Hearing aids, if you care for them properly, can last for years. But they stop being practical if they no longer treat your degree of hearing loss. Your hearing aids are calibrated to your specific level of hearing loss and much like prescription glasses, need to be updated if your situation worsens. Assuming they are programmed and fitted correctly, here’s how long you can expect them to last.
Do Hearing Aids Expire?
There’s a shelf life for pretty much any product. With the milk in your refrigerator, that shelf life might be several weeks. Canned goods can last between a few months to several years. Even electronics have a shelf life, your brand new high-def TV will probably have to be upgraded some time within the next five years or so. So finding out that your hearing aids have a shelf life is most likely not very shocking.
In general, a set of hearing aids will last approximately 2-5 years, although with the technology coming out you might want to replace them sooner. But the shelf life of your hearing aids will be determined by a number of possible factors:
- Type: There are a couple of primary kinds of hearing aids: inside-the-ear and behind-the-ear. Five years or so will be the expected shelf life of inside-the-ear model hearing aids due to exposure to debris, sweat, and dirt of the ear canal. Behind-the-ear models typically last around 6-7 years (mostly because they’re able to stay drier and cleaner).
- Construction: Today, hearing aids are constructed from all kinds of materials, from metal to silicon to nano-coated plastics, and so on. The devices are designed to be ergonomic and durable, but some materials do experience wear-and-tear along the way. If you’re prone to dropping your hearing aids, their longevity will be affected regardless of quality construction.
- Care: This should come as no surprise, but the better care you take of your hearing aids, the longer they will last. Carrying out regular required maintenance and cleaning is essential. You will get added operational time from your hearing aid in almost direct proportion to the time you put into care.
- Batteries: Rechargeable, internal batteries are standard with the majority of hearing aids in current use. The type of battery or power supply your hearing aids use can substantially influence the total shelf life of various models.
Normally, the typical usage of your hearing aid defines the exact shelf life. But the potential longevity of your hearing aids is diminished if they’re not used on a regular basis (putting them unmaintained on a dusty shelf, for example, could very well reduce the life expectancy of your hearing devices, specifically if you leave the battery in).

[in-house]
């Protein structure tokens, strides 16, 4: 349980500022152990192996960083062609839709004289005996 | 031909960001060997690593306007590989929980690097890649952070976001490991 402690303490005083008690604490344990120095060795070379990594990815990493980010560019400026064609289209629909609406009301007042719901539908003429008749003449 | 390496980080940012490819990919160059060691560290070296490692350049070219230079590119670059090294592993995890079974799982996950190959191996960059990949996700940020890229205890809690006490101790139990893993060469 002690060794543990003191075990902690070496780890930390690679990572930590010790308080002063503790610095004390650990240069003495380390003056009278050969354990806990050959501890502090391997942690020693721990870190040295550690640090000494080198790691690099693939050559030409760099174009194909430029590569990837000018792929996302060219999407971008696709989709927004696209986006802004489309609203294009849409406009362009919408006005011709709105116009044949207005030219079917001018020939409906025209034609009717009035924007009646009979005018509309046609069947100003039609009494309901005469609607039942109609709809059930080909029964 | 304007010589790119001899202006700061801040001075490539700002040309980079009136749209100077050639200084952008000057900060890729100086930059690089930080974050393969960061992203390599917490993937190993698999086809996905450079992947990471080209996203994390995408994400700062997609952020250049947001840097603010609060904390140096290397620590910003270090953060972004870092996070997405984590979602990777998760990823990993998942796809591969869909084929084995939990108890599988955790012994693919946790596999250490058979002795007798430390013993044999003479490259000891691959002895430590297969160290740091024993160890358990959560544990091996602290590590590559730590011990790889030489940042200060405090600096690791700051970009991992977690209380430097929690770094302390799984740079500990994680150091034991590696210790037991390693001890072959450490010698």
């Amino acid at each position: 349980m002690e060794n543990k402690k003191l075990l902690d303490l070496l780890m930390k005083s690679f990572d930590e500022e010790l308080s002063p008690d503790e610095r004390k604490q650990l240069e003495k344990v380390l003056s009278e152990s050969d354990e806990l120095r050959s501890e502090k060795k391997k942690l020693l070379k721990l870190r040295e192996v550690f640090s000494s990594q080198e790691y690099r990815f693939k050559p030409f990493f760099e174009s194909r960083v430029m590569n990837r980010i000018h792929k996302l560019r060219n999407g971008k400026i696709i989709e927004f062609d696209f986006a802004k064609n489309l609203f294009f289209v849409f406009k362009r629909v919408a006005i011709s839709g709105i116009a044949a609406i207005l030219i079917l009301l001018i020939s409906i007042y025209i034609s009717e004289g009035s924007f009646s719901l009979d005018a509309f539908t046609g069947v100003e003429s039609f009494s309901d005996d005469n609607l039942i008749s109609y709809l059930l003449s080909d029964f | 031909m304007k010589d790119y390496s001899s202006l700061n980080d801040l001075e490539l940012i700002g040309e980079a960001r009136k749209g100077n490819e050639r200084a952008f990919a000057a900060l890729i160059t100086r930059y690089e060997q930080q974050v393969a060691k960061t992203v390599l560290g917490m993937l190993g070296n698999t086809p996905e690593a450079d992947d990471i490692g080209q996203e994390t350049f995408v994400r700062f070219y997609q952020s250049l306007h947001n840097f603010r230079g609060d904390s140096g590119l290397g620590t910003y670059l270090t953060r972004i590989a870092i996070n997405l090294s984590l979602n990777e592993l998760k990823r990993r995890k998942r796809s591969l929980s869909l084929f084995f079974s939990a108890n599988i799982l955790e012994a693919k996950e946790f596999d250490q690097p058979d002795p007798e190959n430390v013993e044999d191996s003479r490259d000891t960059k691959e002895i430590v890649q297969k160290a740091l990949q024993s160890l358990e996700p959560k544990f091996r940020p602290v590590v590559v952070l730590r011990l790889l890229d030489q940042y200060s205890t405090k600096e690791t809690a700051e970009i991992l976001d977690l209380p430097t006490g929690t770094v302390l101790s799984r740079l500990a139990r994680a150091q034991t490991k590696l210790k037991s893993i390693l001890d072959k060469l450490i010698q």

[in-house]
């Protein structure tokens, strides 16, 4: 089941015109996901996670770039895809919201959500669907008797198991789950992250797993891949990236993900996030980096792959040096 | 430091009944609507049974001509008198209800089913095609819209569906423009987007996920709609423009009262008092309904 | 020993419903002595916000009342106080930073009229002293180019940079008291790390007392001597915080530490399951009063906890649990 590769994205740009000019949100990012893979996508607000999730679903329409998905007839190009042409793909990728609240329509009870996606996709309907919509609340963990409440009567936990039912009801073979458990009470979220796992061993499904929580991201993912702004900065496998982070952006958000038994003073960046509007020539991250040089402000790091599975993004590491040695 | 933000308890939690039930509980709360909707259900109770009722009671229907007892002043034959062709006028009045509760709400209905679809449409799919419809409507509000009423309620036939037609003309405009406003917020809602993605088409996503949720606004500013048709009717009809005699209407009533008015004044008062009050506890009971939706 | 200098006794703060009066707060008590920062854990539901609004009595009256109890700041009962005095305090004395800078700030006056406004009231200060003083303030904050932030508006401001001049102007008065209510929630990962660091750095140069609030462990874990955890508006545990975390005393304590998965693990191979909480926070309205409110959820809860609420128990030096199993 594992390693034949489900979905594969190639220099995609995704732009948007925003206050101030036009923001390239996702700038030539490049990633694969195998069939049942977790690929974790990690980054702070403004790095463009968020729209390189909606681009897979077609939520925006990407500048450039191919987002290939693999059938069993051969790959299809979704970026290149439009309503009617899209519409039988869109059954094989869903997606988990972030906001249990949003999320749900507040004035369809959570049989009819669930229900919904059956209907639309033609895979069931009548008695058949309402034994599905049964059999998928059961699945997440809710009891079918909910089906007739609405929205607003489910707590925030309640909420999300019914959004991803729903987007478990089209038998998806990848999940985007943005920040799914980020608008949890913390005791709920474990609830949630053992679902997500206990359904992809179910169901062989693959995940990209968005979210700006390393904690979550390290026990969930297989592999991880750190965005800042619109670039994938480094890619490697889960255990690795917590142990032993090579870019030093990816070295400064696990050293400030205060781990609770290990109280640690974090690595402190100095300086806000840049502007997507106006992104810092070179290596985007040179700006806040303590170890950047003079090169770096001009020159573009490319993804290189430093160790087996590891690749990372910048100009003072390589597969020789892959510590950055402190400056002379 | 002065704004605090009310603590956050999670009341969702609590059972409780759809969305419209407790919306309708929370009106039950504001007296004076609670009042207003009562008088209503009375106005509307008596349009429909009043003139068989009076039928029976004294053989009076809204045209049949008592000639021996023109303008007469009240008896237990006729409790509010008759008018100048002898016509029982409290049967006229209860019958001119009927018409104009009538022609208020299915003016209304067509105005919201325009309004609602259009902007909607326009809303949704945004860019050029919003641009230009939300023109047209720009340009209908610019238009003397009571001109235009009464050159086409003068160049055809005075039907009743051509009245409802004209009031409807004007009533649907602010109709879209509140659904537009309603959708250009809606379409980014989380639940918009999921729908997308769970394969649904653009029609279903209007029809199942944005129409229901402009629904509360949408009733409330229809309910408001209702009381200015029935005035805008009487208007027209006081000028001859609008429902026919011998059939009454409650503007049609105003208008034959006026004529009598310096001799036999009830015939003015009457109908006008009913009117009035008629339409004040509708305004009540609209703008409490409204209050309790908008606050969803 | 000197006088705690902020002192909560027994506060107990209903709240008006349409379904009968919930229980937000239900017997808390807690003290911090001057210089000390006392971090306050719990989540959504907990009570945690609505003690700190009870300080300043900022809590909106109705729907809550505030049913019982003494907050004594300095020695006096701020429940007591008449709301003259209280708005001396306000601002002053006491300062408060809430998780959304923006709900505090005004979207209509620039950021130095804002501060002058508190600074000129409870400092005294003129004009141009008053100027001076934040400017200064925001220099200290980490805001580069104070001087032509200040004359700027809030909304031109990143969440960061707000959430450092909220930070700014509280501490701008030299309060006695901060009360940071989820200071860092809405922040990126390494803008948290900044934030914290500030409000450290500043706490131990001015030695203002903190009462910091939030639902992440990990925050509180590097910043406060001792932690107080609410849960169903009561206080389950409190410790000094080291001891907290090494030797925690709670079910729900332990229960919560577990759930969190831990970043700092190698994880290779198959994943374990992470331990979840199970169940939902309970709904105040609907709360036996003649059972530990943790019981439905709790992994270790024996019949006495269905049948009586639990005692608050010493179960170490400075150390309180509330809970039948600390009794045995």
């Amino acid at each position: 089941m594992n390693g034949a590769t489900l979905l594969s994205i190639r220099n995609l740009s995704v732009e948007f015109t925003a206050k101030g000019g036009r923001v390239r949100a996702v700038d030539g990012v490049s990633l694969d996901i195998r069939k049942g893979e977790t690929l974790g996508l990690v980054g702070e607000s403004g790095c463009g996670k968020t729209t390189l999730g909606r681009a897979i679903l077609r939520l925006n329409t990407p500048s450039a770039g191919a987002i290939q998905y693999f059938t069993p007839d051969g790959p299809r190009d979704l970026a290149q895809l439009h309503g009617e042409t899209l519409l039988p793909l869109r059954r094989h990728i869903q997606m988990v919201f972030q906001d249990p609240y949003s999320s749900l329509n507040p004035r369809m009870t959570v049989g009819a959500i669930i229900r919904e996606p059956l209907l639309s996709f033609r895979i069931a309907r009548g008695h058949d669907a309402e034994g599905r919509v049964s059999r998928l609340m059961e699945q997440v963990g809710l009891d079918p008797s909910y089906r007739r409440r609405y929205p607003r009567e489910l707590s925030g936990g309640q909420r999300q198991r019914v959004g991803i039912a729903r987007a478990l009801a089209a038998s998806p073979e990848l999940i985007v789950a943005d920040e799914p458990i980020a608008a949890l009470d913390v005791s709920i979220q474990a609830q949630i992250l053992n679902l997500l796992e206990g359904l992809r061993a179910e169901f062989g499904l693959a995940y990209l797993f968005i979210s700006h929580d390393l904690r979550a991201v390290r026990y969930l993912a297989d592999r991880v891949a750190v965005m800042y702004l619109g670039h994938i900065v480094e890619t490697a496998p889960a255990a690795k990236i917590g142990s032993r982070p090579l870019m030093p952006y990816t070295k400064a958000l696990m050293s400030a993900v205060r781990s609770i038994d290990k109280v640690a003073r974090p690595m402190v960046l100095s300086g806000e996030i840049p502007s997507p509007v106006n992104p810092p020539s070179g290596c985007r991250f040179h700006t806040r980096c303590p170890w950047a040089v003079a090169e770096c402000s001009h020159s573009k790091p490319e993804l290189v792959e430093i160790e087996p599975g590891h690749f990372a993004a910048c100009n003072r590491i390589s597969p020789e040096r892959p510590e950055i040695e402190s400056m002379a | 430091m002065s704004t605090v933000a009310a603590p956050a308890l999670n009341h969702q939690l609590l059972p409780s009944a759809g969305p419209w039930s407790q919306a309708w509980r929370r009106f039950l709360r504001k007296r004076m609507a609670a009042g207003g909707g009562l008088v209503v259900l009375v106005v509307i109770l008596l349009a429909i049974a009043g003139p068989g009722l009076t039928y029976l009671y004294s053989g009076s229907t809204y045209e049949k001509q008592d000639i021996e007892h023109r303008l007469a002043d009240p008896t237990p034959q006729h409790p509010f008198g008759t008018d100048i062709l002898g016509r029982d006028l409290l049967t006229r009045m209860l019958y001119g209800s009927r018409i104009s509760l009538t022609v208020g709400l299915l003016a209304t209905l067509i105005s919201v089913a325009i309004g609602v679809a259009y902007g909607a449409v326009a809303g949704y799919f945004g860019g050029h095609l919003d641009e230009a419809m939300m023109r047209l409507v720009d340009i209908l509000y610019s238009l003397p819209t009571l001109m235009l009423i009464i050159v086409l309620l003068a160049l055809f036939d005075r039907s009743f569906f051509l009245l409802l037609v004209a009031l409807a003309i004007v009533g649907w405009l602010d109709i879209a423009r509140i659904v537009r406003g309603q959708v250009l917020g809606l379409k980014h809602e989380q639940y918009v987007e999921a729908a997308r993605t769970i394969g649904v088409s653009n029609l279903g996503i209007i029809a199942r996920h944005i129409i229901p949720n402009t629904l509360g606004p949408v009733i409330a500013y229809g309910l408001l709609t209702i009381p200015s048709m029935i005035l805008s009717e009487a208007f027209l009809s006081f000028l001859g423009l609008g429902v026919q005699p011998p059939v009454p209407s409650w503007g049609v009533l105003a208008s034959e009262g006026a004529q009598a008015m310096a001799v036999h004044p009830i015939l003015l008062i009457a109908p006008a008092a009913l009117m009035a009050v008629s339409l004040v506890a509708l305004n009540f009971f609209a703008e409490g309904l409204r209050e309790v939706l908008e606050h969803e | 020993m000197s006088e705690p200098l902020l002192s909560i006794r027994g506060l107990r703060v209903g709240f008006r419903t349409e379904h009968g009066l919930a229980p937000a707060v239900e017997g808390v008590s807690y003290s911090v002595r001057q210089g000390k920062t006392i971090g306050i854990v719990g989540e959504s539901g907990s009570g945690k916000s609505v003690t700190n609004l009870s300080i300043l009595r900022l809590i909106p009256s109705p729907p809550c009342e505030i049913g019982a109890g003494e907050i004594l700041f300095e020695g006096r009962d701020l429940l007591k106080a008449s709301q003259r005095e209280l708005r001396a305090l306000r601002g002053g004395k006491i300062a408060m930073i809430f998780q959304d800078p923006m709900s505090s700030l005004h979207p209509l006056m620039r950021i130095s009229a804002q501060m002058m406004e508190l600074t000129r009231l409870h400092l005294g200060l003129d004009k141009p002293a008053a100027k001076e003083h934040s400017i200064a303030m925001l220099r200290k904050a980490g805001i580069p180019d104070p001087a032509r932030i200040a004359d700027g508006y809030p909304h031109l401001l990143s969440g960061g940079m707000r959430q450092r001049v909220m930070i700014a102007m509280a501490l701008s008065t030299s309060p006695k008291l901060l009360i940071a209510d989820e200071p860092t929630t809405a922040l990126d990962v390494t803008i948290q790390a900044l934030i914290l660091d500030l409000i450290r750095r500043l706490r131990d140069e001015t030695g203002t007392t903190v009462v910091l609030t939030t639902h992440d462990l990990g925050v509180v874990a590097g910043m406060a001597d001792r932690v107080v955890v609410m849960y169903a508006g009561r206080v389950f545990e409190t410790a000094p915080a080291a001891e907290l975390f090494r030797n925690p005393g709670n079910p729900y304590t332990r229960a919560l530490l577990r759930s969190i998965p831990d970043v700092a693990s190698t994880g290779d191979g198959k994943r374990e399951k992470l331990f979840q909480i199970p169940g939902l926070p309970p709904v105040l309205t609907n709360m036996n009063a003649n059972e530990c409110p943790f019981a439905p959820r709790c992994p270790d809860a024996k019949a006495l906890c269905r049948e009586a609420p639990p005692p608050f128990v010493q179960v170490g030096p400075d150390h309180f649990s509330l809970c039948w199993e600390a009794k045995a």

And every so often, hearing aids should be inspected and cleaned professionally. This helps make certain that there is no wax buildup and that they still fit properly.
It’s a Good Idea to Upgrade Your Hearing Aids Before They Wear Down
There could come a time when, years from now, your hearing aid effectiveness begins to wane. Then you will need to shop for a new set. But in a few situations, you may find a new pair advantageous well before your hearing aids start to show their age. Some of those scenarios might include:
- Technology changes: Every year, hearing aid manufacturers introduce innovative new technologies that make hearing aids more useful in novel ways. If one of these cutting edge technologies looks like it’s going to help you significantly, it could be worth investing in a new pair of devices sooner rather than later.
- Your hearing changes: You need to change your hearing aid circumstance if the condition of your hearing changes. Your hearing aids may no longer be adjusted to effectively manage your hearing problem. If you want an optimal level of hearing, new hearing aids might be needed.
- Changes in lifestyle: You could, in many cases, have a particular lifestyle in mind when you purchase your hearing aids. But maybe now your lifestyle changes require you to get hearing aids that are more durable or waterproof or rechargeable.
You can see why it’s difficult to estimate a timetable for replacing your hearing aids. Normally, that 2-5 year range is pretty accurate dependant upon these few factors.